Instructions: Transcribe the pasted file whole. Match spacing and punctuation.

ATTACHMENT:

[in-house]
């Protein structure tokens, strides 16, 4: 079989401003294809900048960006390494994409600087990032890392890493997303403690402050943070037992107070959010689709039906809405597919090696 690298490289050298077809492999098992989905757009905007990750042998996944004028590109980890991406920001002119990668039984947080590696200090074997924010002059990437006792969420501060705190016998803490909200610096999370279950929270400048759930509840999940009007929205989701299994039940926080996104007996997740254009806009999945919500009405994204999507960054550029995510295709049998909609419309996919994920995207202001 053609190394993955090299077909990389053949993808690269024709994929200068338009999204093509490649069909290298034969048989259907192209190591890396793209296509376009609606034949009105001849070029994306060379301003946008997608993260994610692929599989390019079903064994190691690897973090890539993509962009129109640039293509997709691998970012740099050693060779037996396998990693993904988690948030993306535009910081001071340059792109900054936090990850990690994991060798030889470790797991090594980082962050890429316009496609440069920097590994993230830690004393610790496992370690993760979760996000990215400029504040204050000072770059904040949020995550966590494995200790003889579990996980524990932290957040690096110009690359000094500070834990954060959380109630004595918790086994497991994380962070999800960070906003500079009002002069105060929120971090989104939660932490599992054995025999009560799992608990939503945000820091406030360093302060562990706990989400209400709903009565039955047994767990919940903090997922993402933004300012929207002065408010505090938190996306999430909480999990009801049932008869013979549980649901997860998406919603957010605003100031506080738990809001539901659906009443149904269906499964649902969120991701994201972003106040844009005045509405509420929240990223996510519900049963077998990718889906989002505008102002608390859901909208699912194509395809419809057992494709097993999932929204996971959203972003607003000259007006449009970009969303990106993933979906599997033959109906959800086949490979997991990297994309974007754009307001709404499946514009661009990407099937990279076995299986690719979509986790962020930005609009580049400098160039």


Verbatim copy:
[in-house]
């Protein structure tokens, strides 16, 4: 079989401003294809900048960006390494994409600087990032890392890493997303403690402050943070037992107070959010689709039906809405597919090696 690298490289050298077809492999098992989905757009905007990750042998996944004028590109980890991406920001002119990668039984947080590696200090074997924010002059990437006792969420501060705190016998803490909200610096999370279950929270400048759930509840999940009007929205989701299994039940926080996104007996997740254009806009999945919500009405994204999507960054550029995510295709049998909609419309996919994920995207202001 053609190394993955090299077909990389053949993808690269024709994929200068338009999204093509490649069909290298034969048989259907192209190591890396793209296509376009609606034949009105001849070029994306060379301003946008997608993260994610692929599989390019079903064994190691690897973090890539993509962009129109640039293509997709691998970012740099050693060779037996396998990693993904988690948030993306535009910081001071340059792109900054936090990850990690994991060798030889470790797991090594980082962050890429316009496609440069920097590994993230830690004393610790496992370690993760979760996000990215400029504040204050000072770059904040949020995550966590494995200790003889579990996980524990932290957040690096110009690359000094500070834990954060959380109630004595918790086994497991994380962070999800960070906003500079009002002069105060929120971090989104939660932490599992054995025999009560799992608990939503945000820091406030360093302060562990706990989400209400709903009565039955047994767990919940903090997922993402933004300012929207002065408010505090938190996306999430909480999990009801049932008869013979549980649901997860998406919603957010605003100031506080738990809001539901659906009443149904269906499964649902969120991701994201972003106040844009005045509405509420929240990223996510519900049963077998990718889906989002505008102002608390859901909208699912194509395809419809057992494709097993999932929204996971959203972003607003000259007006449009970009969303990106993933979906599997033959109906959800086949490979997991990297994309974007754009307001709404499946514009661009990407099937990279076995299986690719979509986790962020930005609009580049400098160039």